gaze, gesture, and proxemics [4], [12]. This structure often breaks
down in conversations among young children, especially in
groups of three or more [3].
Turn-taking in conversation between humans and agents has been
predominantly investigated in dyadic contexts. Chao et al.
investigated the timing of turn-taking in human-robot interaction,
and showed how a robot can use gaze, speech, and motion to
facilitate turn-taking when playing a game with a single human
adult [2]. Ryokai et al. developed a virtual character that takes
turns with a child telling stories in order to facilitate literacy
learning [10]. Less work has investigated how virtual agents can
engage with groups of children, leveraging their own
embodiments to make use of verbal and nonverbal cues and
positively influence the interaction. Our work seeks to address this
knowledge gap by identifying a hierarchy of behaviors that a
virtual agent can use in conversation with groups of children.
In this section we present behaviors that could allow a virtual
agent to flexibly achieve the goals of equalized participation and
less overlapping speech among children. We also describe the
scenario of interaction in which we contextualized our work.
3.1 Flexible Behaviors
Effective turn-taking is critical to language-based interaction,
especially in groups. Through implicit and explicit signals each
participant takes or cedes control of the floor so that information
flows to its intended recipient. When the intended recipient is the
virtual agent, it must signal that it has the floor, act in a way that
reflects the intent of the utterance, and then release the floor in a
way that is understood by those who may wish to take it next.
Our agent uses four behavioral strategies when yielding the floor.
These strategies vary in their directness, and can be employed
neutral - gesture
directive - gaze & directive - gaze &
directive - gaze,
gesture, speech
Figure 2. Charlotte demonstrating the four flexible behaviors, in
order of increasing directness from left to right. In the neutral
behavior, she passes the turn to the entire group. In the other three,
she is passing the turn directly to the child standing on the blue line.
flexibly and deliberately to ensure equal participation. By using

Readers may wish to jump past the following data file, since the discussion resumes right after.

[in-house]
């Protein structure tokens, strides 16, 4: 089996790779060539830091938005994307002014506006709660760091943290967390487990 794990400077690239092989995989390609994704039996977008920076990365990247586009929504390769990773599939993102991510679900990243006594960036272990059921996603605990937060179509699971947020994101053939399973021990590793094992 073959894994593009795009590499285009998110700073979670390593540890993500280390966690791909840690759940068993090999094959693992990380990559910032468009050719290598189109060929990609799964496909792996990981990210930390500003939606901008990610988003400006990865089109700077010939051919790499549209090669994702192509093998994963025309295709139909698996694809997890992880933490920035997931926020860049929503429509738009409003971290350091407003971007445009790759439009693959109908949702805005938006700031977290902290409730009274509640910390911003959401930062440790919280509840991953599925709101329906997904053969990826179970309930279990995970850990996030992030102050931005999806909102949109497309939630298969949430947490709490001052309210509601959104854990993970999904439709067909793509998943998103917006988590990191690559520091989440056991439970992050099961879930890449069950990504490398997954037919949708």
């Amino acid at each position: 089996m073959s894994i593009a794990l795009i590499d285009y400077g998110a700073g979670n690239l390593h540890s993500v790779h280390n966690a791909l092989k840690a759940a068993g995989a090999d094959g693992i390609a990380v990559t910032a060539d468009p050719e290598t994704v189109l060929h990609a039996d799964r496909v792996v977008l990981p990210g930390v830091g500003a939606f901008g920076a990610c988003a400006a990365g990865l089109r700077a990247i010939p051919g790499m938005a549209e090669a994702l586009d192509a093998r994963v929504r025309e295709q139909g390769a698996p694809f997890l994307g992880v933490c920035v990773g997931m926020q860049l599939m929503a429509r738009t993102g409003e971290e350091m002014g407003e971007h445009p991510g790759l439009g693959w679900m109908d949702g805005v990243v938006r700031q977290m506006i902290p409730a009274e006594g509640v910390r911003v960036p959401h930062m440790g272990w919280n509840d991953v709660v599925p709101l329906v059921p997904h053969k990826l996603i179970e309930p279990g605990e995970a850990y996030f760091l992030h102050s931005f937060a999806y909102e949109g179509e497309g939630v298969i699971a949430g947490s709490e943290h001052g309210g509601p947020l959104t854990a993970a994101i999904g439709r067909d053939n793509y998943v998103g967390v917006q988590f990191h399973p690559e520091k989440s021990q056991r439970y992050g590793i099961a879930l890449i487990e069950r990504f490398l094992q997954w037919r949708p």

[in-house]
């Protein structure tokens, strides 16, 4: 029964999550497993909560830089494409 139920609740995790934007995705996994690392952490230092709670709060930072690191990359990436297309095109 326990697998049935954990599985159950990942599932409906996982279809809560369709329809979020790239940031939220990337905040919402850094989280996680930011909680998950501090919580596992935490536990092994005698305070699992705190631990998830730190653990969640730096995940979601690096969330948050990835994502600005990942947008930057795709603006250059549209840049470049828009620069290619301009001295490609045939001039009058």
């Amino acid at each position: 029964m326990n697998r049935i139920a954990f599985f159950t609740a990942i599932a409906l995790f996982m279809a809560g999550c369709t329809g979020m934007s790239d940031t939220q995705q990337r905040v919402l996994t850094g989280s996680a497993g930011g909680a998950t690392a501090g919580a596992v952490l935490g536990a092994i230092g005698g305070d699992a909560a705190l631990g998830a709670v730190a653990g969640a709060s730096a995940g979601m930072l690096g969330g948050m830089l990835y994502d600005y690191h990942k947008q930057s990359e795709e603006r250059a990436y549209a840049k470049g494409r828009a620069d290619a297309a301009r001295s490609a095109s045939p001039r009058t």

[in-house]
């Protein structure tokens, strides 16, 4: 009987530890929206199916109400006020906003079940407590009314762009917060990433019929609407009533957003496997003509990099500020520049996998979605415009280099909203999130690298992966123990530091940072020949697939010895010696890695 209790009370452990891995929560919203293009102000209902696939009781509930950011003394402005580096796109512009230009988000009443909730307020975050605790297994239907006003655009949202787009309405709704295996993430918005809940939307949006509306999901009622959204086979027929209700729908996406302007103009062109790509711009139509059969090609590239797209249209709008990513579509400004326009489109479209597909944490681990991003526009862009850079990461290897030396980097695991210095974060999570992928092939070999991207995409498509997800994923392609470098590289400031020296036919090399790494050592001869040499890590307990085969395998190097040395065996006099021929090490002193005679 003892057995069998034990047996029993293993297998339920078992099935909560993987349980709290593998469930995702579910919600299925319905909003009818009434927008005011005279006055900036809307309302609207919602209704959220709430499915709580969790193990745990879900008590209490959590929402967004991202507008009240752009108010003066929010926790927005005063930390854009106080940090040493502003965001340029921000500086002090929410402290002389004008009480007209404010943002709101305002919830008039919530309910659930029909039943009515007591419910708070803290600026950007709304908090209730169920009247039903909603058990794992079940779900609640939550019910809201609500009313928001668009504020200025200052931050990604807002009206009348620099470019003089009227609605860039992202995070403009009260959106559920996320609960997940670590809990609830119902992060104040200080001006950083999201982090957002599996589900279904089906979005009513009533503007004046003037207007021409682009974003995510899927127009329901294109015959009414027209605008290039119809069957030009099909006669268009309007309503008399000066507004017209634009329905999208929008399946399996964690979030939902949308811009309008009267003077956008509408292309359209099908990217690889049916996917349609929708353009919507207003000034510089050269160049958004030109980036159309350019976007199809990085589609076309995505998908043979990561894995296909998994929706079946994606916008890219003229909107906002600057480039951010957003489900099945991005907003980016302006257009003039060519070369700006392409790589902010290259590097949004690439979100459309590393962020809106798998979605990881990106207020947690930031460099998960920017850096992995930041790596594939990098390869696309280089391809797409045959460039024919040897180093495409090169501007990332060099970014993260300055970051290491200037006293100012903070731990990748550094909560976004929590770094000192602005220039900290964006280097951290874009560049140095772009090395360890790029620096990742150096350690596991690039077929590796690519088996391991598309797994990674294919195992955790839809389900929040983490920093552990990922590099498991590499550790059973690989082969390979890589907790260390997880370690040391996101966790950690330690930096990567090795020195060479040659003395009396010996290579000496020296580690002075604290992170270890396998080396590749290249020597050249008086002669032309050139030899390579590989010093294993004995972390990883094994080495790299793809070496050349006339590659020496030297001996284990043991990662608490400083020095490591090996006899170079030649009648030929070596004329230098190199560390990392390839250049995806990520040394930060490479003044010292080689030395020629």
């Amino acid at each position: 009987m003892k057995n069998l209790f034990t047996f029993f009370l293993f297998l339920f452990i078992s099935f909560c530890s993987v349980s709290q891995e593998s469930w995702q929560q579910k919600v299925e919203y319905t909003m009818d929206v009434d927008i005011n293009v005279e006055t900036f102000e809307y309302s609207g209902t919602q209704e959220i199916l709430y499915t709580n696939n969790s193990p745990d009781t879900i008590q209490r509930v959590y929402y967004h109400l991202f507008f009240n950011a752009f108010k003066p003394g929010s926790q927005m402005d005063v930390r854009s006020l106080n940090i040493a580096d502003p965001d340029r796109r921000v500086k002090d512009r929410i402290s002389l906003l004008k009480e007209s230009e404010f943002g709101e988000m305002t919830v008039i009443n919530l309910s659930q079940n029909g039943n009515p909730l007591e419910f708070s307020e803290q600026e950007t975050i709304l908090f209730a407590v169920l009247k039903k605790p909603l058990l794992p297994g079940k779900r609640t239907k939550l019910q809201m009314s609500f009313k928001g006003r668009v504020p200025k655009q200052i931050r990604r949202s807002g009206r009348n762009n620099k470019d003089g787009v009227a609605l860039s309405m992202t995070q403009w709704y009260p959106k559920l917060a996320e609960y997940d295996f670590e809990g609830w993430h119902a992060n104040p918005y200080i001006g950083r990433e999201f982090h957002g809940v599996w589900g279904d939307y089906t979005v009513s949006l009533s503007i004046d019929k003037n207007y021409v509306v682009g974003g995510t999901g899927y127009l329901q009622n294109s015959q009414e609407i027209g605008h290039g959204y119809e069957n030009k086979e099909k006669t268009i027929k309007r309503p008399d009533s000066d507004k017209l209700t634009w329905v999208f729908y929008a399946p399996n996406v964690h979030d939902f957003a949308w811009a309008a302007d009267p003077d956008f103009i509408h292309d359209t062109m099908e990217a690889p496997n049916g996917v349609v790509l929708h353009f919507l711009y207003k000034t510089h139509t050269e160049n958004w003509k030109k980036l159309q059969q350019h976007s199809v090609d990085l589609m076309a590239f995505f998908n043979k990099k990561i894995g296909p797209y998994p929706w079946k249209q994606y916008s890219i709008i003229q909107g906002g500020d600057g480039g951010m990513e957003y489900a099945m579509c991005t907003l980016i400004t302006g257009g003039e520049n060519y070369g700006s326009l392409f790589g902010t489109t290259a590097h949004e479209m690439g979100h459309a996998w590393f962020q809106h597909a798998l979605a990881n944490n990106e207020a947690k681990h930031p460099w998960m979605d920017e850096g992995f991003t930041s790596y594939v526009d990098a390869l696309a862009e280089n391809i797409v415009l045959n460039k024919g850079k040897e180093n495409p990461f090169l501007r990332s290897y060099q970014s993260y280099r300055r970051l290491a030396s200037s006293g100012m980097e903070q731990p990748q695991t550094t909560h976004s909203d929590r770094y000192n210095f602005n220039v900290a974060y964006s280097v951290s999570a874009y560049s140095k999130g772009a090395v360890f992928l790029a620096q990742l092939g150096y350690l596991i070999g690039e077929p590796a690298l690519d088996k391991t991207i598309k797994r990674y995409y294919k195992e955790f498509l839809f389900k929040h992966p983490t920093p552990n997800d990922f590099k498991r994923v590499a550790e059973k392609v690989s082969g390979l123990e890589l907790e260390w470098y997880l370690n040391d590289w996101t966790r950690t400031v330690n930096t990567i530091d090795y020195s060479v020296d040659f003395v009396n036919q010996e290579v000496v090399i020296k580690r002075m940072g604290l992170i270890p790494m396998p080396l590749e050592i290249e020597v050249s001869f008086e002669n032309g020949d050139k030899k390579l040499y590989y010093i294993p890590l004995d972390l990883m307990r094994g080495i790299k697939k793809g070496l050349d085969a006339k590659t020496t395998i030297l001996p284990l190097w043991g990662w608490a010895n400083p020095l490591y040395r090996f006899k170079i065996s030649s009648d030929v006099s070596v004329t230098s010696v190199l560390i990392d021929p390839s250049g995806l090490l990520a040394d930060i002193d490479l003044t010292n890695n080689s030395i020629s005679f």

the more direct behaviors, the agent might also influence more
chaotic groups to exhibit less overlapping speech. The four
behaviors are summarized below and visualized in Figure 2.
Neutral – gesture: The agent yields the conversational floor to the
entire group, allowing any child to potentially take the next turn.
In this strategy the agent stays back, maintaining distance from all
children, and passes the turn with a sweeping gesture. This is the
least directive behavior, and is employed when group
participation is mostly equal.
Directive – gaze & gesture: The agent yields the floor to a single
child for the next turn. In this strategy the agent stays back, but
positions itself with gaze (head and body orientation) toward the
single child it is attempting to pass the turn to. The agent also uses
a pointing gesture. This is a mildly directive behavior, and is
employed when group participation is becoming slightly unequal.
Directive – gaze & proxemics: The virtual agent yields the floor to
a specific child. Here the agent not only gazes at the intended turn
recipient, but also makes use of proxemics—positioning itself
closer to the user in the virtual scene by becoming larger in screen
space, and giving the impression that it is moving closer to a
single participant. This is a directive behavior, and is employed
when group participation is moderately unequal.
Directive – gaze, proxemics, gesture & speech: In the final
behavior the agent once again yields the conversational floor to a
single child. This strategy makes use of gaze and proxemics in the
same way as the previous behavior, but adds a gesture and an
explicit verbal interrogative (e.g., “Would you like to go next?”).
This is the most directive behavior, and should be employed when
user participation is very unequal, i.e., when the child in question
is participating far less than others in the group.
3.2 Scenario of Interaction
We have contextualized this work in an interactive languagebased game called Robo Fashion World. In this game, groups of
up to four children change the appearance of a model by calling
out the names of items on the game board (see Figure 1). The host
of the game, Edith, is an animated character responsible for
making the changes and mediating the interaction. At the
beginning of the game, Edith explains the two main game actions:
children can either ask Edith to dress up the model with one of the
items currently displayed on the board, or ask her to take a picture
of the model as it is. At the end of the game, each child selects
one of these pictures to take home. Children do not receive any
further instructions on how to play the game. Because they use
language to refer to the items on the board, requests can be
unclear or occur simultaneously with the requests of others. The
game ends after 20 board changes.
During the game, Edith is controlled in a Wizard-of-Oz manner.
The wizard acts primarily as the speech recognizer, indicating to
Edith what was said (e.g., a fashion item was selected or a picture